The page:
EDFish

Four lessons from European fisheries to consider in 2018

Almost a year ago, my colleague Erik Lindebo (now walking the corridors of power at the European Commission) wrote this prescient piece on the 'interesting times' facing Europe and its fisheries.

This seems like a good moment, as we start the New Year, to reflect on what we've learnt during these interesting times, and how those lessons will shape EDF’s work in 2018. Read More »

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Cuban communities forging an innovative path to marine conservation

Celeste, Dafnet, Evelin, Fidel, Laura, Maikel, Patricia, Rafael, Valentín and Yudier. These are not the names of hurricanes, but the names of Cubans whose ideas and innovative actions have the constructive energy of a hurricane.

The energy of these people has been key to advancing marine sustainability in Cuba. Moreover, they are not alone. Across the island, there are up-and-coming initiatives that share common visions. They owe part of their success to the momentum of already established learning networks that facilitate the exchange of information and experiences. Learning networks help bring people together to solve complex problems. They are designed to create and disseminate information, to align common visions to facilitate collective action and therefore these problems. Read More »

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New online training for sustainable fisheries management translated to Spanish

To read this blog in Spanish, please click here.

Fishing is essential to the livelihoods of hundreds of millions of people—from food to income, it supports vibrant coastal communities. The health and prosperity of these communities depends on their ability to manage their fisheries sustainably and address critical challenges such as overfishing.

This is apparent in Latin America and Spain, also known as the hispanoparlante (or Spanish-speaking) world. Spanish is the official language in 20 countries, 95% of which are coastal. These countries account for over 12% of global catch. Read More »

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New study highlights benefits of recreational fisheries reform

A new paper published in the current issue of Fisheries Research finds that giving recreational fishing businesses the flexibility to take customers fishing when they want to in exchange for carefully tracking what they catch is a win-win for the environment and the economy. The results of a pilot program show that this added flexibility and accountability enables more fishing trips over a year-round fishing season, higher earnings for businesses, better data collection, adherence to science-based catch limits, and improved conservation of fish populations.

A growing number of commercial fisheries are operating under effective management that provides economic benefits to communities while ensuring fishermen stay within sustainable catch limits and contribute to rebuilding progress. This is good for the environment, the economy, and seafood consumers around the country. But unlike their commercial fishing counterparts, marine recreational fisheries have seen little policy innovation. Instead, they have been stuck in management that relies on season, size, and bag limits, promoting a “race to fish” resulting in even tighter regulations and growing waste of fish populations. The cost of inaction is high, as recreational fisheries are increasingly important to ocean ecosystems and coastal economies. Read More »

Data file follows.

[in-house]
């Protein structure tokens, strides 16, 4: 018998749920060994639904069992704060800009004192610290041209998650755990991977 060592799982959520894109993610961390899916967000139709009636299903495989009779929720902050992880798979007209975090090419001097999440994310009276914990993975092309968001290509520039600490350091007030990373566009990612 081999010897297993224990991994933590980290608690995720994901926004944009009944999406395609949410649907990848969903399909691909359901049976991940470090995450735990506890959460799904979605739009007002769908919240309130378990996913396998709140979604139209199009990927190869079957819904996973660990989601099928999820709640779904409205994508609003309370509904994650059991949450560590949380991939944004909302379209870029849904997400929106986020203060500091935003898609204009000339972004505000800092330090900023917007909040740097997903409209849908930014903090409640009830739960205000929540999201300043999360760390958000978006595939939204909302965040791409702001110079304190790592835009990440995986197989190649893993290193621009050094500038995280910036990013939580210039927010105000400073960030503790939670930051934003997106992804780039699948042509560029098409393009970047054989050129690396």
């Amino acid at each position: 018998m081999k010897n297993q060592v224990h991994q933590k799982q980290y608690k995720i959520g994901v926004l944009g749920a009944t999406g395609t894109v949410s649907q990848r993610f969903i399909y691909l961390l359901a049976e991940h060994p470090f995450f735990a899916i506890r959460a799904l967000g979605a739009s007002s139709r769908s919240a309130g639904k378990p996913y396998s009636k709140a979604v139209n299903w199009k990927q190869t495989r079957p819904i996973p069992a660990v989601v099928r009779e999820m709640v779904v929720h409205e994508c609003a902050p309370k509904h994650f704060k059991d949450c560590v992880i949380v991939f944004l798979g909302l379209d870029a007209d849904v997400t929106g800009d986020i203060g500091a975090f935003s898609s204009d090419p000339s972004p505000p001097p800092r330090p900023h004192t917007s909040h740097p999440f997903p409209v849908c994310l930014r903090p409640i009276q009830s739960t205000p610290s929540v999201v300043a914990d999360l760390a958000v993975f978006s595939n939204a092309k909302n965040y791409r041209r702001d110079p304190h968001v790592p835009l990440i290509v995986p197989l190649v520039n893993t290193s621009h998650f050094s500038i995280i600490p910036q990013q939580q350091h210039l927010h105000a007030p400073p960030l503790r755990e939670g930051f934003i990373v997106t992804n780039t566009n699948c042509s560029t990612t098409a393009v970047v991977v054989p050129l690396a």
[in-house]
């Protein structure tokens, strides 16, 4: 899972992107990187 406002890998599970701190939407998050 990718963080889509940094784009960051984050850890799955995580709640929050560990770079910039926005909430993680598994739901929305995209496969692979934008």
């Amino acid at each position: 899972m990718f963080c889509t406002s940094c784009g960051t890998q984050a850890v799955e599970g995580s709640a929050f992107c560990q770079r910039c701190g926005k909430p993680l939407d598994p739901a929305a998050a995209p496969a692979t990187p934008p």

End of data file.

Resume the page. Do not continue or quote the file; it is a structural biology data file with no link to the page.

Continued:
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Five reasons we’re hopeful on World Fisheries Day

The fortunes of people everywhere are inextricably linked to the oceans.  Overfishing remains one of the world’s most pressing environmental challenges, but around the world we are seeing incredible progress toward sustainable fishing.

On World Fisheries Day, we wanted to share fives stories from the past year that inspire us:

 

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Research sheds light on how to better manage small-scale fisheries

Small scale fisheries are critically important for the provision of food security, livelihoods, and economic development for billions of people. Most of these fisheries appear to be under-performing with respect to conservation, food production, revenue, and the quality of the livelihoods they can support.

Many factors related to successful small-scale fisheries management have been articulated in previous research and through practical e xperience, including strong leadership, co-management, secure catch or marine tenure privileges, and scientific assessment of fishery status.   Both the pathways and tools employed in fishery reform vary, but there is a growing consensus that the integration of effective fisheries governance and science-based management is crucial for success.

Together with fishermen and women, community members, managers and scientists we have identified some major lessons that arise from case studies in Belize, Cuba, Mexico and the Philippines. In newly published research, my colleagues and I evaluate the stories, challenges and lessons learned from these fisheries, where these groups are developing science-based solutions for sustainable fishing. We found that successful science-based management includes fisher participation and empowerment, partnership across sectors and community buy-in, and sound scientific analysis. Read More »

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